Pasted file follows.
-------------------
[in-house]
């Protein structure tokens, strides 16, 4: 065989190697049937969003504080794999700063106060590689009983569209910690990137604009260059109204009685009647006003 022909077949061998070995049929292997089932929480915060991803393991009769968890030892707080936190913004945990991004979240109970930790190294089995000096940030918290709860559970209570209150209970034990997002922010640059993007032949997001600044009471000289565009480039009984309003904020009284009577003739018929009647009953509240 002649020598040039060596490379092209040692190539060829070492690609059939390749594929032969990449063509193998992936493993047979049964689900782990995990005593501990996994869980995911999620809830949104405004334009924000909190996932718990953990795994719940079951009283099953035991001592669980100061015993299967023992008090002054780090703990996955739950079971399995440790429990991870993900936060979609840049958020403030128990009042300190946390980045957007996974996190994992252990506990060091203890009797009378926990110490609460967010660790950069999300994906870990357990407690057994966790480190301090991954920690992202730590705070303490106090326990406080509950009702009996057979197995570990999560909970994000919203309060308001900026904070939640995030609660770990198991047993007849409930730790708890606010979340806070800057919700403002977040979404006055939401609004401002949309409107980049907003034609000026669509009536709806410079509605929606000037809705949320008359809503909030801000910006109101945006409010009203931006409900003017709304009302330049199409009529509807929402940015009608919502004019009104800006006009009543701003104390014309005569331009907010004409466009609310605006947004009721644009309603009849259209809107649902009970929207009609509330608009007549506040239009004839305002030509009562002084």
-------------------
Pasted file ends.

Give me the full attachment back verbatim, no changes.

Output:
[in-house]
């Protein structure tokens, strides 16, 4: 065989190697049937969003504080794999700063106060590689009983569209910690990137604009260059109204009685009647006003 022909077949061998070995049929292997089932929480915060991803393991009769968890030892707080936190913004945990991004979240109970930790190294089995000096940030918290709860559970209570209150209970034990997002922010640059993007032949997001600044009471000289565009480039009984309003904020009284009577003739018929009647009953509240 002649020598040039060596490379092209040692190539060829070492690609059939390749594929032969990449063509193998992936493993047979049964689900782990995990005593501990996994869980995911999620809830949104405004334009924000909190996932718990953990795994719940079951009283099953035991001592669980100061015993299967023992008090002054780090703990996955739950079971399995440790429990991870993900936060979609840049958020403030128990009042300190946390980045957007996974996190994992252990506990060091203890009797009378926990110490609460967010660790950069999300994906870990357990407690057994966790480190301090991954920690992202730590705070303490106090326990406080509950009702009996057979197995570990999560909970994000919203309060308001900026904070939640995030609660770990198991047993007849409930730790708890606010979340806070800057919700403002977040979404006055939401609004401002949309409107980049907003034609000026669509009536709806410079509605929606000037809705949320008359809503909030801000910006109101945006409010009203931006409900003017709304009302330049199409009529509807929402940015009608919502004019009104800006006009009543701003104390014309005569331009907010004409466009609310605006947004009721644009309603009849259209809107649902009970929207009609509330608009007549506040239009004839305002030509009562002084």